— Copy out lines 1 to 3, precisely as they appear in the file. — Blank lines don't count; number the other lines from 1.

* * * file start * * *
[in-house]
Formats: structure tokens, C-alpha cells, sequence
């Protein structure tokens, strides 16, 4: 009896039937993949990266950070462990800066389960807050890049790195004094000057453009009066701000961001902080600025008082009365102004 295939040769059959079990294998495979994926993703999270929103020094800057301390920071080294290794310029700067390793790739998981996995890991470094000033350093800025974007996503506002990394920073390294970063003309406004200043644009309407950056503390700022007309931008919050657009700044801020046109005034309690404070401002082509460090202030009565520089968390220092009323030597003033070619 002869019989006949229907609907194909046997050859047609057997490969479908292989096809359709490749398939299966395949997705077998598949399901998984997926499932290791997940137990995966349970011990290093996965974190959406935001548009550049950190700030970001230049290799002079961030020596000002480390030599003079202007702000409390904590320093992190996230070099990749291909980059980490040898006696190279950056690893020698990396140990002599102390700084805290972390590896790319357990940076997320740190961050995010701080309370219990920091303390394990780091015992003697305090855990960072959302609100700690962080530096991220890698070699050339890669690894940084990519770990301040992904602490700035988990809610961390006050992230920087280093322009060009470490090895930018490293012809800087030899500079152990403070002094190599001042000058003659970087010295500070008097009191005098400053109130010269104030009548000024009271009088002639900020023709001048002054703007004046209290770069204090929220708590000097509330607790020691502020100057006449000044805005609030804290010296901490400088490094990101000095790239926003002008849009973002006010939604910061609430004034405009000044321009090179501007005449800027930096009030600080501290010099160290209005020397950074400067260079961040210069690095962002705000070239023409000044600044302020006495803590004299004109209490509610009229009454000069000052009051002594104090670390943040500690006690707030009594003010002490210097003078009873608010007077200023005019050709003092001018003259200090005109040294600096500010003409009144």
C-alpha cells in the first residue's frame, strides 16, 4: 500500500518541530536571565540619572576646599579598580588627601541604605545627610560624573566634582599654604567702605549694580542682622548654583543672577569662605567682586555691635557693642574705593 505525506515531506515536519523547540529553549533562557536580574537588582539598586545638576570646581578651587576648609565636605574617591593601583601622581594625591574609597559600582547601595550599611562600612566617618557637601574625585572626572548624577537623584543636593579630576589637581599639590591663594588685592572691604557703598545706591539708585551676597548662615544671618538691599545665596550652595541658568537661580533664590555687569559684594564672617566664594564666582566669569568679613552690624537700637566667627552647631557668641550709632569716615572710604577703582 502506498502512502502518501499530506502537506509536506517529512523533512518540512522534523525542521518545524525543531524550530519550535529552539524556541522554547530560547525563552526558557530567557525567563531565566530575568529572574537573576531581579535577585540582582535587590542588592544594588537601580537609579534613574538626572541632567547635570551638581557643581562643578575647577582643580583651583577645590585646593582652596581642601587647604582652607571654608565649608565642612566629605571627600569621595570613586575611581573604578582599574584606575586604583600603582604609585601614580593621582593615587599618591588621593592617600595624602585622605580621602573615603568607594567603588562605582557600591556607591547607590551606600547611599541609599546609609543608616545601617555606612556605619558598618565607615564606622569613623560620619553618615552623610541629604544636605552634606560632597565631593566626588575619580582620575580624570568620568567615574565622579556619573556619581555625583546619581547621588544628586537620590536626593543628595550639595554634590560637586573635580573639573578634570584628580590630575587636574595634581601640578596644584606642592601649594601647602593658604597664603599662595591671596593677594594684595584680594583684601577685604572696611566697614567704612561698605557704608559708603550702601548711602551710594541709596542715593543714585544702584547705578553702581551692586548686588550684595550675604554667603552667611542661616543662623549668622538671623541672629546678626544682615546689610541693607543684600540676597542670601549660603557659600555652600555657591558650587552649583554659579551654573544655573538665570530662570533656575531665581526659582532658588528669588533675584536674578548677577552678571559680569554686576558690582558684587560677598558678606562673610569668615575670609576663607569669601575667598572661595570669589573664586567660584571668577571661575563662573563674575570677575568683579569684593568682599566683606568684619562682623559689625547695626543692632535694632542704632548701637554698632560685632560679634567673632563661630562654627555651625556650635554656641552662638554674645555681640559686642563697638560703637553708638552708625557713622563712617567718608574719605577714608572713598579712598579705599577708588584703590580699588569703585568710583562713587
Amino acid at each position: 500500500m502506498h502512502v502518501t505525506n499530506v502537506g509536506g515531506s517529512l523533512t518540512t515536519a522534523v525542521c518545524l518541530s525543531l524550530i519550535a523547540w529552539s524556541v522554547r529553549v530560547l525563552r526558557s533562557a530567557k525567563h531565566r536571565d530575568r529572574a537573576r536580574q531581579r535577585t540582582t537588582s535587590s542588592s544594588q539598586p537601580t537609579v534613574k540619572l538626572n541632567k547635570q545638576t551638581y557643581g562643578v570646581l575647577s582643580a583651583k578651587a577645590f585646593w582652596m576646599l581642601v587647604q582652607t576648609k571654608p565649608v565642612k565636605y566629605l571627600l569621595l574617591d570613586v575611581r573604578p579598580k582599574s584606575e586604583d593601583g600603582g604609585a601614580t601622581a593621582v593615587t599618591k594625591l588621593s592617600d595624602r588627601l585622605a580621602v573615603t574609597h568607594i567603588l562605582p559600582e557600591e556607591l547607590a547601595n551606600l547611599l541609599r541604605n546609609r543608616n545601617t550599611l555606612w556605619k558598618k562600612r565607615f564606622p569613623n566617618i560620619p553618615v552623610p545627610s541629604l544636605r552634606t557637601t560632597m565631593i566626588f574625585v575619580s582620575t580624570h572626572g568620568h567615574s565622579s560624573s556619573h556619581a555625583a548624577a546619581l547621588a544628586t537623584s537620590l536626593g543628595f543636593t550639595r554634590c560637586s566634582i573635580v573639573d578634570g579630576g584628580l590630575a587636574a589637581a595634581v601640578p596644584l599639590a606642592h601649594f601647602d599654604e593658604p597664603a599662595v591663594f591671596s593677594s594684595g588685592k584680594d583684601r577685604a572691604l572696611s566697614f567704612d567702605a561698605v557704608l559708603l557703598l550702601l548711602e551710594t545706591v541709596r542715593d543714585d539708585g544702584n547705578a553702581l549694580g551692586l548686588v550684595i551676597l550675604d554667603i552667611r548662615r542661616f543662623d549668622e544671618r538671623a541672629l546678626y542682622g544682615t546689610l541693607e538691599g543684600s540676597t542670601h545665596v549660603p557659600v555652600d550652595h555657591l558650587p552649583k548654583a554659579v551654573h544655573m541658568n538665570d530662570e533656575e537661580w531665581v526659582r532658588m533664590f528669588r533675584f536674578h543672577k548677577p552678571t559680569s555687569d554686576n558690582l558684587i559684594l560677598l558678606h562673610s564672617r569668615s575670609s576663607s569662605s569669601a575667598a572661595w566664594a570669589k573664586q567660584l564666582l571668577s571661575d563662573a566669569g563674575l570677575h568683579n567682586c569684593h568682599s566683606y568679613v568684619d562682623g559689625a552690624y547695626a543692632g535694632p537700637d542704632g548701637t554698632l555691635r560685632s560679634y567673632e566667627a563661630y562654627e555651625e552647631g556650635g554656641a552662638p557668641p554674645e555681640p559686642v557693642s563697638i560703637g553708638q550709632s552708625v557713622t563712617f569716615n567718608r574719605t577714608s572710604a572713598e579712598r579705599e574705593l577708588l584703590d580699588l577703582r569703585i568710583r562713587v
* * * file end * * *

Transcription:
[in-house]
Formats: structure tokens, C-alpha cells, sequence
């Protein structure tokens, strides 16, 4: 009896039937993949990266950070462990800066389960807050890049790195004094000057453009009066701000961001902080600025008082009365102004 295939040769059959079990294998495979994926993703999270929103020094800057301390920071080294290794310029700067390793790739998981996995890991470094000033350093800025974007996503506002990394920073390294970063003309406004200043644009309407950056503390700022007309931008919050657009700044801020046109005034309690404070401002082509460090202030009565520089968390220092009323030597003033070619 002869019989006949229907609907194909046997050859047609057997490969479908292989096809359709490749398939299966395949997705077998598949399901998984997926499932290791997940137990995966349970011990290093996965974190959406935001548009550049950190700030970001230049290799002079961030020596000002480390030599003079202007702000409390904590320093992190996230070099990749291909980059980490040898006696190279950056690893020698990396140990002599102390700084805290972390590896790319357990940076997320740190961050995010701080309370219990920091303390394990780091015992003697305090855990960072959302609100700690962080530096991220890698070699050339890669690894940084990519770990301040992904602490700035988990809610961390006050992230920087280093322009060009470490090895930018490293012809800087030899500079152990403070002094190599001042000058003659970087010295500070008097009191005098400053109130010269104030009548000024009271009088002639900020023709001048002054703007004046209290770069204090929220708590000097509330607790020691502020100057006449000044805005609030804290010296901490400088490094990101000095790239926003002008849009973002006010939604910061609430004034405009000044321009090179501007005449800027930096009030600080501290010099160290209005020397950074400067260079961040210069690095962002705000070239023409000044600044302020006495803590004299004109209490509610009229009454000069000052009051002594104090670390943040500690006690707030009594003010002490210097003078009873608010007077200023005019050709003092001018003259200090005109040294600096500010003409009144």